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upper & lower thermostat settings

BoonBoon Posts: 237Member
edited December 2018 in Domestic Hot Water
Hey folks, Is there a right way to set upper & lower thermostats on an electric water heater? Should they both be set at the same temperature, which is what I've always done, or should one be higher than the other?
  • The manual says they are both factory set at 120°.
  • One of my tenants changed them both to 150°. I admit I'm embarrassed I didn't catch the higher water temp and I've added a DHW temperature check to my turnover checklist.
  • A service tech, who was there to test the elements & thermostats, set the upper to 130° and the lower to 135°. This would make the lower element do almost all the work, right? The tech claimed that Rheem suggested these settings even though it ships from the factory with 120 & 120.
Any thoughts on the 'right' way to set those stats?

Thanks,
David

PS - the elements and thermostats were working properly; tenant wasn't used to slow recovery of an electric. I've also added a "electric water heater chat" to my tenant walk-through checklist. This was an expensive lesson!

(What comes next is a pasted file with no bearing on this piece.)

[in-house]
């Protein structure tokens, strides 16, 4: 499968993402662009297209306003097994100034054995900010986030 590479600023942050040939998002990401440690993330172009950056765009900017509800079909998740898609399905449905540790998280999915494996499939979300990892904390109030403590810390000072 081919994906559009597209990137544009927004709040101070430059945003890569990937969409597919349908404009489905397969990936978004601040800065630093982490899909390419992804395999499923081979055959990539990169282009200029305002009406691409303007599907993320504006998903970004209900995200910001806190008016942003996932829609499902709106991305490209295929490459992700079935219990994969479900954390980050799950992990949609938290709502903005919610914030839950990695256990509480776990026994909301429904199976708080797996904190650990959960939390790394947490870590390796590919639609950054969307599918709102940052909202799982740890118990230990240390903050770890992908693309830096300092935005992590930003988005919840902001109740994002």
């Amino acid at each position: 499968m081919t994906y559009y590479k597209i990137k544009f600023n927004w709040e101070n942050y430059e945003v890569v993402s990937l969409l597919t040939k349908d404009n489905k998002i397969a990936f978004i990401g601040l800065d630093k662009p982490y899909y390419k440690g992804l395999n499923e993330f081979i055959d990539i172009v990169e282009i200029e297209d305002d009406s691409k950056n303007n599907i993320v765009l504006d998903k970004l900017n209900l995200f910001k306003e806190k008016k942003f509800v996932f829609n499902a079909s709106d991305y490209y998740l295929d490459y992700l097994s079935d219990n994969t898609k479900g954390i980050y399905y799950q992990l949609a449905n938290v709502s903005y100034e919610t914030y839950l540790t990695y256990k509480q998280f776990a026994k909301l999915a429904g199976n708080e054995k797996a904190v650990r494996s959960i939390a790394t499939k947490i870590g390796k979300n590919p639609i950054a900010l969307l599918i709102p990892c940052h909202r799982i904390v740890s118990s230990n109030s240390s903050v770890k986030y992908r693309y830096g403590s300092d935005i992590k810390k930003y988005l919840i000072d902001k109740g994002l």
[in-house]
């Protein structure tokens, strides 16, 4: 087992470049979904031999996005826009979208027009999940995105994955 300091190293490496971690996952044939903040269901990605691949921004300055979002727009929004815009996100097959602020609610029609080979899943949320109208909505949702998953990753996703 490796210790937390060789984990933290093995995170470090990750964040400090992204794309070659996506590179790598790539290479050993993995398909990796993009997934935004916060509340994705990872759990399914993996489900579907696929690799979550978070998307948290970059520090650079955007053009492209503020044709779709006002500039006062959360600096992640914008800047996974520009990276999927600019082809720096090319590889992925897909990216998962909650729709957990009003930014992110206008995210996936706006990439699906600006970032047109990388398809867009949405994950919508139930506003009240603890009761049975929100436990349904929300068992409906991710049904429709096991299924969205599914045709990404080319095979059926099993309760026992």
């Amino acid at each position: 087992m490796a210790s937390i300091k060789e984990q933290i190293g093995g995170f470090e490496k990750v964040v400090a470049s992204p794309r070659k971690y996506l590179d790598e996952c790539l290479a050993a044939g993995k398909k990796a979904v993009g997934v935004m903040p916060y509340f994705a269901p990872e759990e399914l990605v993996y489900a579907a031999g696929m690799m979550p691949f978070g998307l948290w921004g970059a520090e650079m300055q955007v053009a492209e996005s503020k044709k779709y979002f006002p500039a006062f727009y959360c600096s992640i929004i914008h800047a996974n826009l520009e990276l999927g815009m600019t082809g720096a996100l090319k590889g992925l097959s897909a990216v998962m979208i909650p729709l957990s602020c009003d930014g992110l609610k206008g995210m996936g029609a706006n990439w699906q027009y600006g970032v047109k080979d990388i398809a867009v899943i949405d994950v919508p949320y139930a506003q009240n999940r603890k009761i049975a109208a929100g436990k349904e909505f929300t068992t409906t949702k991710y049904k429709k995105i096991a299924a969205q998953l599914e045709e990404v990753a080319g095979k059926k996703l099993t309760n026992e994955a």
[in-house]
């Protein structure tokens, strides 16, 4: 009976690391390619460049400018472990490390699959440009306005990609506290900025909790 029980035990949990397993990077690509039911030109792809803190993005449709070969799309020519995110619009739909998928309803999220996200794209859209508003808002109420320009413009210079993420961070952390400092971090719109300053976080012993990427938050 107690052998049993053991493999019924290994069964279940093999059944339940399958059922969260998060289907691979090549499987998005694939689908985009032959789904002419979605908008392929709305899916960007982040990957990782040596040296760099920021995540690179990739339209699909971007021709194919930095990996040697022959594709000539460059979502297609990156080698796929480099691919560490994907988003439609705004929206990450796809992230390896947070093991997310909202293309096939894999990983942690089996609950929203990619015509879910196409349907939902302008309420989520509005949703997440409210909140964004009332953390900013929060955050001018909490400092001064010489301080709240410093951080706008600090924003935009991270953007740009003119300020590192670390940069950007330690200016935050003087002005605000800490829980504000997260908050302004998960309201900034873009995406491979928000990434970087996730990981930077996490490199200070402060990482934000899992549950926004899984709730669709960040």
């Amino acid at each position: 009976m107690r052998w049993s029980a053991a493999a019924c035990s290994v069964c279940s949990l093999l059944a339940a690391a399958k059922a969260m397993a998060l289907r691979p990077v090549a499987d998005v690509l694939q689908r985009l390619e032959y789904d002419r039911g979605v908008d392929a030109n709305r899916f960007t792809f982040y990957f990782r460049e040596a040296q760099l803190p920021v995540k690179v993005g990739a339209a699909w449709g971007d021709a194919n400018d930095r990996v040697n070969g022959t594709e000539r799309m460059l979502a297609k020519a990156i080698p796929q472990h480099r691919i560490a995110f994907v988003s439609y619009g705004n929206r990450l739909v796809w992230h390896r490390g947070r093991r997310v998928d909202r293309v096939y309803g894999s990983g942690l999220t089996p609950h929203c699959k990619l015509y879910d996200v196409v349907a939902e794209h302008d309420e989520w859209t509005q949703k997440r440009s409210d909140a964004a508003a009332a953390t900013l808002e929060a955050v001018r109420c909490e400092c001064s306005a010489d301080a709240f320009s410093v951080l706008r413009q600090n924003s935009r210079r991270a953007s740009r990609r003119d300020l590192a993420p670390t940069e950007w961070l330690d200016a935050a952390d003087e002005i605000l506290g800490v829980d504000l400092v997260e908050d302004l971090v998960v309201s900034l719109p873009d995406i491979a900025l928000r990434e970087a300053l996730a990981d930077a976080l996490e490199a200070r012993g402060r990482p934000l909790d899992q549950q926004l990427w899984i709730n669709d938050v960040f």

DIY'er ... ripped out a perfectly good forced-air furnace and replaced it with hot water & radiators.

Comments

  • Jamie HallJamie Hall Posts: 10,548Member
    First off, unless you have a thermostatic mixing valve, the temperature of both should be 120. You run a serious risk of having a tenant burn themselves -- at which point they would sue you -- if they are set higher.

    Second, they can be set the same -- the warm water will rise and turn the upper one off, at which point the lower one will come on. Or, if the dip tube is right, the cold water coming in will turn the lower one on. And so on.
    Jamie



    Building superintendent/caretaker, 7200 sq. ft. historic house museum with dependencies in New England.



    Hoffman Equipped System (all original except boiler), Weil-Mclain 580, 2.75 gph Carlin, Vapourstat 0.5 -- 6.0 ounces per square inch
  • BoonBoon Posts: 237Member
    10-4 on the mixing valve.
    DIY'er ... ripped out a perfectly good forced-air furnace and replaced it with hot water & radiators.
  • IronmanIronman Posts: 5,091Member
    The upper one has to be satisfied before it will allow the lower to be energized. They cannot operate simultaneously. The reasoning for this is that if the tank is cold, the upper one will heat the top 1/3rd of the tank to give some hot water quicker than if the whole tank had to be heated. Once the top stat is satisfied, it sends power to the lower stat.

    We always set them the same. 125* max unless there's a tempering valve. For a rental, 120* as Jamie said.
    Bob Boan


    You can choose to do what you want, but you cannot choose the consequences.
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